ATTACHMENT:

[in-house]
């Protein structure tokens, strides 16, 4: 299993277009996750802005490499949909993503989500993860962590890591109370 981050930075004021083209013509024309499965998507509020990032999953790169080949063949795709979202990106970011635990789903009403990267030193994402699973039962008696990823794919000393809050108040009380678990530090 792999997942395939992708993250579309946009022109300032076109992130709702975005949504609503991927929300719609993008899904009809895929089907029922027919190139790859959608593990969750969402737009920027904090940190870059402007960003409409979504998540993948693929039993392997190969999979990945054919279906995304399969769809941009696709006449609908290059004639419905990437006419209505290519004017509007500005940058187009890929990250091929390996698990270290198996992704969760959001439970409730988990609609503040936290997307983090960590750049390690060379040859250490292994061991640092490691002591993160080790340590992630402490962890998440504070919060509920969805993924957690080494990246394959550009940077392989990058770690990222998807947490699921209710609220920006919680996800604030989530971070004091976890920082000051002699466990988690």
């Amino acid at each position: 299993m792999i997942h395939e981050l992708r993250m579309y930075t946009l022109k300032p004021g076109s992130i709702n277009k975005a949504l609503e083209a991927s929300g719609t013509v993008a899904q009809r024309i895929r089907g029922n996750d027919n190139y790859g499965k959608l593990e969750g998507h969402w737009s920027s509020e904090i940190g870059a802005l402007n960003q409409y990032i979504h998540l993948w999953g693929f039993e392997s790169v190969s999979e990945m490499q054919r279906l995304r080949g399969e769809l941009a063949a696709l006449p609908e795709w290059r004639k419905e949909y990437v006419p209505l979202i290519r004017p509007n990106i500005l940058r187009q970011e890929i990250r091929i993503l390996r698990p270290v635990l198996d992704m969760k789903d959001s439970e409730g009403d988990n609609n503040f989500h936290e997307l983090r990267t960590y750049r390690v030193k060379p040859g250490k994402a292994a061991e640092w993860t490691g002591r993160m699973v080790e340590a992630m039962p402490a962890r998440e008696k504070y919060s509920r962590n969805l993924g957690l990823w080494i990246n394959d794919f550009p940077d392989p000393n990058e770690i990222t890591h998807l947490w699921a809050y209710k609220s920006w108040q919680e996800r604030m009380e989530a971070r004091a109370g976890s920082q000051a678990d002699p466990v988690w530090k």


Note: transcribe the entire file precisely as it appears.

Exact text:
[in-house]
């Protein structure tokens, strides 16, 4: 299993277009996750802005490499949909993503989500993860962590890591109370 981050930075004021083209013509024309499965998507509020990032999953790169080949063949795709979202990106970011635990789903009403990267030193994402699973039962008696990823794919000393809050108040009380678990530090 792999997942395939992708993250579309946009022109300032076109992130709702975005949504609503991927929300719609993008899904009809895929089907029922027919190139790859959608593990969750969402737009920027904090940190870059402007960003409409979504998540993948693929039993392997190969999979990945054919279906995304399969769809941009696709006449609908290059004639419905990437006419209505290519004017509007500005940058187009890929990250091929390996698990270290198996992704969760959001439970409730988990609609503040936290997307983090960590750049390690060379040859250490292994061991640092490691002591993160080790340590992630402490962890998440504070919060509920969805993924957690080494990246394959550009940077392989990058770690990222998807947490699921209710609220920006919680996800604030989530971070004091976890920082000051002699466990988690």
């Amino acid at each position: 299993m792999i997942h395939e981050l992708r993250m579309y930075t946009l022109k300032p004021g076109s992130i709702n277009k975005a949504l609503e083209a991927s929300g719609t013509v993008a899904q009809r024309i895929r089907g029922n996750d027919n190139y790859g499965k959608l593990e969750g998507h969402w737009s920027s509020e904090i940190g870059a802005l402007n960003q409409y990032i979504h998540l993948w999953g693929f039993e392997s790169v190969s999979e990945m490499q054919r279906l995304r080949g399969e769809l941009a063949a696709l006449p609908e795709w290059r004639k419905e949909y990437v006419p209505l979202i290519r004017p509007n990106i500005l940058r187009q970011e890929i990250r091929i993503l390996r698990p270290v635990l198996d992704m969760k789903d959001s439970e409730g009403d988990n609609n503040f989500h936290e997307l983090r990267t960590y750049r390690v030193k060379p040859g250490k994402a292994a061991e640092w993860t490691g002591r993160m699973v080790e340590a992630m039962p402490a962890r998440e008696k504070y919060s509920r962590n969805l993924g957690l990823w080494i990246n394959d794919f550009p940077d392989p000393n990058e770690i990222t890591h998807l947490w699921a809050y209710k609220s920006w108040q919680e996800r604030m009380e989530a971070r004091a109370g976890s920082q000051a678990d002699p466990v988690w530090k």